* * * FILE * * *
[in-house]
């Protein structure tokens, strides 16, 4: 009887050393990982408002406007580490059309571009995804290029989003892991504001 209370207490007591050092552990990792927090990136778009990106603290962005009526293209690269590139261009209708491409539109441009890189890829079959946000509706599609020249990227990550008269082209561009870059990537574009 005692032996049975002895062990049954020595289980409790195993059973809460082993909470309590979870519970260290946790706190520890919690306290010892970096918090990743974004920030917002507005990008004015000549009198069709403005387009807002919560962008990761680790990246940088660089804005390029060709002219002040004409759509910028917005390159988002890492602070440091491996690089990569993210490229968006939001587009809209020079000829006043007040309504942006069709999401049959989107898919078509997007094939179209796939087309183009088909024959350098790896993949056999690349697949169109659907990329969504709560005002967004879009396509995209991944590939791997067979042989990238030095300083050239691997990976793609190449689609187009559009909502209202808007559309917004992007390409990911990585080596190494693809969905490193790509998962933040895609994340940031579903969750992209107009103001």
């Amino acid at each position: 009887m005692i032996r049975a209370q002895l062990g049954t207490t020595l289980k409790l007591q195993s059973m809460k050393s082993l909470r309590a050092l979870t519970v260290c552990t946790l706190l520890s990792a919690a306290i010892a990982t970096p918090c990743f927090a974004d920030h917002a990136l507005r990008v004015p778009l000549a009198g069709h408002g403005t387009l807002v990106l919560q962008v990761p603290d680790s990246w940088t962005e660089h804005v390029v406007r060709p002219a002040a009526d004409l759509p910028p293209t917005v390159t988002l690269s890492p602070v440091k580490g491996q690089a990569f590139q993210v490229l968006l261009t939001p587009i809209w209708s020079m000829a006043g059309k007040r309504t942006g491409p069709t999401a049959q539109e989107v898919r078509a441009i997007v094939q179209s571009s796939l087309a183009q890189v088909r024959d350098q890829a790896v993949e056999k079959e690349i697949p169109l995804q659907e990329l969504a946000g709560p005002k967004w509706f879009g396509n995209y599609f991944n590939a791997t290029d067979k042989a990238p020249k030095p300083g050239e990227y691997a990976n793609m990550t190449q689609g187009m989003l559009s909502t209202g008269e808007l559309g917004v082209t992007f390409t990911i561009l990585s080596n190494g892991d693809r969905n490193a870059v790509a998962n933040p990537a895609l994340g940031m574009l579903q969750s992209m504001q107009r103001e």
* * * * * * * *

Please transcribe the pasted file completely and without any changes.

[in-house]
């Protein structure tokens, strides 16, 4: 009887050393990982408002406007580490059309571009995804290029989003892991504001 209370207490007591050092552990990792927090990136778009990106603290962005009526293209690269590139261009209708491409539109441009890189890829079959946000509706599609020249990227990550008269082209561009870059990537574009 005692032996049975002895062990049954020595289980409790195993059973809460082993909470309590979870519970260290946790706190520890919690306290010892970096918090990743974004920030917002507005990008004015000549009198069709403005387009807002919560962008990761680790990246940088660089804005390029060709002219002040004409759509910028917005390159988002890492602070440091491996690089990569993210490229968006939001587009809209020079000829006043007040309504942006069709999401049959989107898919078509997007094939179209796939087309183009088909024959350098790896993949056999690349697949169109659907990329969504709560005002967004879009396509995209991944590939791997067979042989990238030095300083050239691997990976793609190449689609187009559009909502209202808007559309917004992007390409990911990585080596190494693809969905490193790509998962933040895609994340940031579903969750992209107009103001």
């Amino acid at each position: 009887m005692i032996r049975a209370q002895l062990g049954t207490t020595l289980k409790l007591q195993s059973m809460k050393s082993l909470r309590a050092l979870t519970v260290c552990t946790l706190l520890s990792a919690a306290i010892a990982t970096p918090c990743f927090a974004d920030h917002a990136l507005r990008v004015p778009l000549a009198g069709h408002g403005t387009l807002v990106l919560q962008v990761p603290d680790s990246w940088t962005e660089h804005v390029v406007r060709p002219a002040a009526d004409l759509p910028p293209t917005v390159t988002l690269s890492p602070v440091k580490g491996q690089a990569f590139q993210v490229l968006l261009t939001p587009i809209w209708s020079m000829a006043g059309k007040r309504t942006g491409p069709t999401a049959q539109e989107v898919r078509a441009i997007v094939q179209s571009s796939l087309a183009q890189v088909r024959d350098q890829a790896v993949e056999k079959e690349i697949p169109l995804q659907e990329l969504a946000g709560p005002k967004w509706f879009g396509n995209y599609f991944n590939a791997t290029d067979k042989a990238p020249k030095p300083g050239e990227y691997a990976n793609m990550t190449q689609g187009m989003l559009s909502t209202g008269e808007l559309g917004v082209t992007f390409t990911i561009l990585s080596n190494g892991d693809r969905n490193a870059v790509a998962n933040p990537a895609l994340g940031m574009l579903q969750s992209m504001q107009r103001e």